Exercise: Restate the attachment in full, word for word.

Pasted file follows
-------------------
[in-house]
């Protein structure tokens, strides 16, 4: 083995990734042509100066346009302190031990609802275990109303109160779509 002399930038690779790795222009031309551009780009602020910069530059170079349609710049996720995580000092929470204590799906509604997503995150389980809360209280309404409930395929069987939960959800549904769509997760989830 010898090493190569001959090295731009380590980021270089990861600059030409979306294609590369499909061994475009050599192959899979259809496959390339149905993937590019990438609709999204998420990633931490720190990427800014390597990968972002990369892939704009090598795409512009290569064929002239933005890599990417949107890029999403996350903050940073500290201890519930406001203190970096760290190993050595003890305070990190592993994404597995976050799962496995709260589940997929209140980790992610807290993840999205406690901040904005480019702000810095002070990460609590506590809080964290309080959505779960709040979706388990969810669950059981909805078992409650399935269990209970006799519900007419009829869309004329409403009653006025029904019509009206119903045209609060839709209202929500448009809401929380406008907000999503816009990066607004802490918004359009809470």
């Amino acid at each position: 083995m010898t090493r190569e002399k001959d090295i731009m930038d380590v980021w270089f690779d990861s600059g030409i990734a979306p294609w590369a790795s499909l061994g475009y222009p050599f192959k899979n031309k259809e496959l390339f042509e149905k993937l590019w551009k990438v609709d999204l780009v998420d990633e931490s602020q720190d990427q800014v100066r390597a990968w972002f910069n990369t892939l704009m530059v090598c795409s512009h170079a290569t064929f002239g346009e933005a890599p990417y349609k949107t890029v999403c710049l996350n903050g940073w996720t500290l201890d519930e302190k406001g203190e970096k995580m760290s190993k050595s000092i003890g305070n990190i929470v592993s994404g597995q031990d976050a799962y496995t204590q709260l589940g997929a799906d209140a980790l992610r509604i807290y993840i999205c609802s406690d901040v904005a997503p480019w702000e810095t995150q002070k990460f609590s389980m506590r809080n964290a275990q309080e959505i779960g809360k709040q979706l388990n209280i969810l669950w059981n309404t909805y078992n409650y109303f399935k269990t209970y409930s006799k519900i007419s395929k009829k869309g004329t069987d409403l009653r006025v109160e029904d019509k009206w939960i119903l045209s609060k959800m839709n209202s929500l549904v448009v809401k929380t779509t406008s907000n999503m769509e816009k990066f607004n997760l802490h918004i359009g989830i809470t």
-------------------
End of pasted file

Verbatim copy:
[in-house]
């Protein structure tokens, strides 16, 4: 083995990734042509100066346009302190031990609802275990109303109160779509 002399930038690779790795222009031309551009780009602020910069530059170079349609710049996720995580000092929470204590799906509604997503995150389980809360209280309404409930395929069987939960959800549904769509997760989830 010898090493190569001959090295731009380590980021270089990861600059030409979306294609590369499909061994475009050599192959899979259809496959390339149905993937590019990438609709999204998420990633931490720190990427800014390597990968972002990369892939704009090598795409512009290569064929002239933005890599990417949107890029999403996350903050940073500290201890519930406001203190970096760290190993050595003890305070990190592993994404597995976050799962496995709260589940997929209140980790992610807290993840999205406690901040904005480019702000810095002070990460609590506590809080964290309080959505779960709040979706388990969810669950059981909805078992409650399935269990209970006799519900007419009829869309004329409403009653006025029904019509009206119903045209609060839709209202929500448009809401929380406008907000999503816009990066607004802490918004359009809470």
């Amino acid at each position: 083995m010898t090493r190569e002399k001959d090295i731009m930038d380590v980021w270089f690779d990861s600059g030409i990734a979306p294609w590369a790795s499909l061994g475009y222009p050599f192959k899979n031309k259809e496959l390339f042509e149905k993937l590019w551009k990438v609709d999204l780009v998420d990633e931490s602020q720190d990427q800014v100066r390597a990968w972002f910069n990369t892939l704009m530059v090598c795409s512009h170079a290569t064929f002239g346009e933005a890599p990417y349609k949107t890029v999403c710049l996350n903050g940073w996720t500290l201890d519930e302190k406001g203190e970096k995580m760290s190993k050595s000092i003890g305070n990190i929470v592993s994404g597995q031990d976050a799962y496995t204590q709260l589940g997929a799906d209140a980790l992610r509604i807290y993840i999205c609802s406690d901040v904005a997503p480019w702000e810095t995150q002070k990460f609590s389980m506590r809080n964290a275990q309080e959505i779960g809360k709040q979706l388990n209280i969810l669950w059981n309404t909805y078992n409650y109303f399935k269990t209970y409930s006799k519900i007419s395929k009829k869309g004329t069987d409403l009653r006025v109160e029904d019509k009206w939960i119903l045209s609060k959800m839709n209202s929500l549904v448009v809401k929380t779509t406008s907000n999503m769509e816009k990066f607004n997760l802490h918004i359009g989830i809470t």